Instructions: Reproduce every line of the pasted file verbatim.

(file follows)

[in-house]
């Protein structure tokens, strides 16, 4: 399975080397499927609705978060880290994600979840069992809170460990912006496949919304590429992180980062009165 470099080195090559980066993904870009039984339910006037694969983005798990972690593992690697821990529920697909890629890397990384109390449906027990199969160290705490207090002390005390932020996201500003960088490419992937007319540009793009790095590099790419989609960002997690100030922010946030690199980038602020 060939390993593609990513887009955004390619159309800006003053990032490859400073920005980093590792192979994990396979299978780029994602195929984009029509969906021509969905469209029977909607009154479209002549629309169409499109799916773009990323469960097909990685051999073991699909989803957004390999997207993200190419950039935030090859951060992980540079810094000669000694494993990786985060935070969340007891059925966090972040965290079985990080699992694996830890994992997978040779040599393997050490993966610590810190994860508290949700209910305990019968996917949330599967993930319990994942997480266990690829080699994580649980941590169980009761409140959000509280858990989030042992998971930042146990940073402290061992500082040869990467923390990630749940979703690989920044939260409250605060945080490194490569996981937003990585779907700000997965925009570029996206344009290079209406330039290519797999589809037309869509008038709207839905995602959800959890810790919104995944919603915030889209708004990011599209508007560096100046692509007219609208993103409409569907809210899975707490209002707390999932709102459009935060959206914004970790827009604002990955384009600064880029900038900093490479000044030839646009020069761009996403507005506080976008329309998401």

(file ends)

[in-house]
């Protein structure tokens, strides 16, 4: 399975080397499927609705978060880290994600979840069992809170460990912006496949919304590429992180980062009165 470099080195090559980066993904870009039984339910006037694969983005798990972690593992690697821990529920697909890629890397990384109390449906027990199969160290705490207090002390005390932020996201500003960088490419992937007319540009793009790095590099790419989609960002997690100030922010946030690199980038602020 060939390993593609990513887009955004390619159309800006003053990032490859400073920005980093590792192979994990396979299978780029994602195929984009029509969906021509969905469209029977909607009154479209002549629309169409499109799916773009990323469960097909990685051999073991699909989803957004390999997207993200190419950039935030090859951060992980540079810094000669000694494993990786985060935070969340007891059925966090972040965290079985990080699992694996830890994992997978040779040599393997050490993966610590810190994860508290949700209910305990019968996917949330599967993930319990994942997480266990690829080699994580649980941590169980009761409140959000509280858990989030042992998971930042146990940073402290061992500082040869990467923390990630749940979703690989920044939260409250605060945080490194490569996981937003990585779907700000997965925009570029996206344009290079209406330039290519797999589809037309869509008038709207839905995602959800959890810790919104995944919603915030889209708004990011599209508007560096100046692509007219609208993103409409569907809210899975707490209002707390999932709102459009935060959206914004970790827009604002990955384009600064880029900038900093490479000044030839646009020069761009996403507005506080976008329309998401």